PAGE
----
Home News Not ‘business as usual’ for G20 foreign ministers meeting in Bali

Not ‘business as usual’ for G20 foreign ministers meeting in Bali

by jcp
gawdo

By Kate Lamb and David Brunnstrom

(Reuters) – G20 foreign ministers travel to the resort island of Bali this week for a meeting that will be overshadowed by the war in Ukraine, with Russia’s attendance creating rifts in the bloc as host Indonesia tries to mediate.

The Group of 20 includes Western countries that have accused Moscow of war crimes in Ukraine and rolled out sanctions, but also countries like China, Indonesia, India and South Africa that have not followed suit.

The gathering will be the first time that foreign ministers from some of the world’s top economies meet Russian Foreign Minister Sergei Lavrov since Russia invaded Ukraine in February.

Speaking ahead of the G20 meeting that runs from Thursday to Friday, German foreign ministry spokesperson Christian Wagner said it would not be a “normal summit” nor “business as usual”.

Germany holds the presidency of the Group of Seven industrialised nations and would coordinate in Bali over how to respond to Lavrov in light of the war in Ukraine, he said.

Top officials from Britain, Canada and the United States walked out on Russian representatives during a G20 finance meeting in Washington in April.

U.S. Secretary of State Antony Blinken would be an active participant at the meeting while “also staying true to another over-riding objective, and that is the fact that it cannot be business as usual with the Russian Federation”, a U.S. state department spokesperson said.

Blinken will meet Chinese Foreign Minister Wang Yi in Bali, but no meeting is expected with Lavrov.

As G20 chair this year, Indonesia has been caught at the centre of a geopolitical storm over the war, attempting to head off threats by Western countries to boycott meetings. After the foreign ministers’ meeting, G20 finance ministers are scheduled to meet next week, also in Bali.

Trying to leverage Indonesia’s neutrality, President Joko Widodo embarked on an ambitious peace-brokering mission last week, visiting Kyiv and Moscow to meet Ukrainian President Volodymyr Zelenskiy and Russian President Vladimir Putin.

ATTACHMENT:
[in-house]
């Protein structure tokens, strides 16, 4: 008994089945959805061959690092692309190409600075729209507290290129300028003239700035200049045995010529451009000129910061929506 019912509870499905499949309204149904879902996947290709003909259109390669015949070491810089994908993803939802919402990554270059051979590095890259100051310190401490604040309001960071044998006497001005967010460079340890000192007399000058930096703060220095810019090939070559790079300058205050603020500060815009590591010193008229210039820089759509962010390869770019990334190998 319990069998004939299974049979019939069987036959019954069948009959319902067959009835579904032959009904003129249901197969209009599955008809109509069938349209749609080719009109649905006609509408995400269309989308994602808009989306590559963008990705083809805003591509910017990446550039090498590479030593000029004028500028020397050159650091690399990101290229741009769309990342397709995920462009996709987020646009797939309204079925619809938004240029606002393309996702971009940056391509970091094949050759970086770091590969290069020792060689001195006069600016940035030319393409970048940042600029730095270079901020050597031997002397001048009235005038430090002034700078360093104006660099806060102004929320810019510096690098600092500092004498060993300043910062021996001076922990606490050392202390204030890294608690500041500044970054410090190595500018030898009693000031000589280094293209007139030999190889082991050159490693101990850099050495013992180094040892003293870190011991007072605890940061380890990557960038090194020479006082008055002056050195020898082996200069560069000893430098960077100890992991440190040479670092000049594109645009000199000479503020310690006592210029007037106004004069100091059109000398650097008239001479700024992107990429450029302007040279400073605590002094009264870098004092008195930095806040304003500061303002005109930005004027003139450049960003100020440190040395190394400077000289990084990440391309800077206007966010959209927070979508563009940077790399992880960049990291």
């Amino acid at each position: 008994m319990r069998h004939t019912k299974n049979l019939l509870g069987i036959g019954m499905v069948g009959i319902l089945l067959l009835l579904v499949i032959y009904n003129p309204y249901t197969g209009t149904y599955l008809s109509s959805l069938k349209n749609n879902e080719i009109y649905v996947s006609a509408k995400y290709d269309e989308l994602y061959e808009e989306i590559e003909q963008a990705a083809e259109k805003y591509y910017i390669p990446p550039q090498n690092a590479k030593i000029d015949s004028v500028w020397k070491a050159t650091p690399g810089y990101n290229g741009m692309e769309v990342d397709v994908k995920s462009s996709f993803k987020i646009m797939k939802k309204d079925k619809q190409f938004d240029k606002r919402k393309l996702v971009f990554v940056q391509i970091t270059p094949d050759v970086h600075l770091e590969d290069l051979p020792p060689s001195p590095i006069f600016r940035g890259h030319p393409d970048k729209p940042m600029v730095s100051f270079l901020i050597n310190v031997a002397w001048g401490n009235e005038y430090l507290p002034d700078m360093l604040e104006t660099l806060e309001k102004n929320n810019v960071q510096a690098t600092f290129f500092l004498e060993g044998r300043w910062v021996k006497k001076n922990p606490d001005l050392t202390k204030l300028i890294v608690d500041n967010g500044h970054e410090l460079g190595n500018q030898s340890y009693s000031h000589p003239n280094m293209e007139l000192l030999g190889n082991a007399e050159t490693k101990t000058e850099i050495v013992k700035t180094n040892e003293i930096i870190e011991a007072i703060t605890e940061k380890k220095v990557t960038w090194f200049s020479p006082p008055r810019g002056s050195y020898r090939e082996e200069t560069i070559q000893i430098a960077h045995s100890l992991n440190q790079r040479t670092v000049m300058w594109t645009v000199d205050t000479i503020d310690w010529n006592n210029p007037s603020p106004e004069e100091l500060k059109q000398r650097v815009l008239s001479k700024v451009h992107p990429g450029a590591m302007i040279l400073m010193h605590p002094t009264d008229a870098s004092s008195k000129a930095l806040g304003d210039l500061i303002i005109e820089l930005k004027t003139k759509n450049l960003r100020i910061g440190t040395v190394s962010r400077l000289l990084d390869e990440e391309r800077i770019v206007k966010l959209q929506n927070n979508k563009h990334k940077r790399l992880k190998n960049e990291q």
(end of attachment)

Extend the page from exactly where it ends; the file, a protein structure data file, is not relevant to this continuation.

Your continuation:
The president, who is widely known as Jokowi, has invited Ukraine to the G20 this year, attempted to convince Russia to end a blockade on grain exports that is driving a global food crisis, and offered up Indonesia as a “diplomatic bridge” between the nations.

Ukraine’s ambassador to Indonesia Vasyl Hamianin said his country’s foreign minister would give a virtual address at the Bali meeting.

PLAN TO SNUB G20 MEETINGS RETHOUGHT

Despite early talk of snubbing some G20 meetings, Western leaders ultimately decided that ceding the floor to Russia would be counter-productive, said Max Bergmann, a Russia and Europe expert and a former senior U.S. State Department official.

“If you don’t show up, and then the Russians have the floor with some really critical countries like Indonesia, India, and others, then they’re making their arguments unopposed,” said Bergmann, who is now at Washington’s Center for Strategic and International Studies.

Ramin Toloui, U.S. assistant secretary of state for economic and business affairs, said on Tuesday that food and energy would feature prominently at the meeting. [W1N2XZ015]

“G20 countries should hold Russia accountable and insist that it support ongoing U.N. efforts to reopen the sea lanes for grain delivery,” he said.

During a trip to Vietnam on Wednesday, Russia’s Lavrov called on all parties in the world to make efforts to protect international laws as “the world is evolving in a complicated manner.”

His comments ahead of his arrival in Bali come as Russia has been accused by Western countries of breaching international law through its invasion of Ukraine, which Moscow calls a “special operation”.

The reaction to Lavrov in Bali could also provide an indication of how G20 members might respond if Putin attends November’s summit meeting of the group in person, which is yet to be confirmed.

The Indonesian president, until recently not normally very active on foreign policy issues, has come to see his handling of the group’s presidency as a defining moment in his presidency, said Murray Hiebert, a Southeast Asia expert at CSIS.

“Jokowi desperately hopes to avoid a diplomatic train wreck if Putin shows up in November,” he said.

 

(Reporting by Alexander Ratz in Berlin, David Brunnstrom in Washington and Kate Lamb in Sydney; Editing by Ed Davies and Raju Gopalakrishnan)

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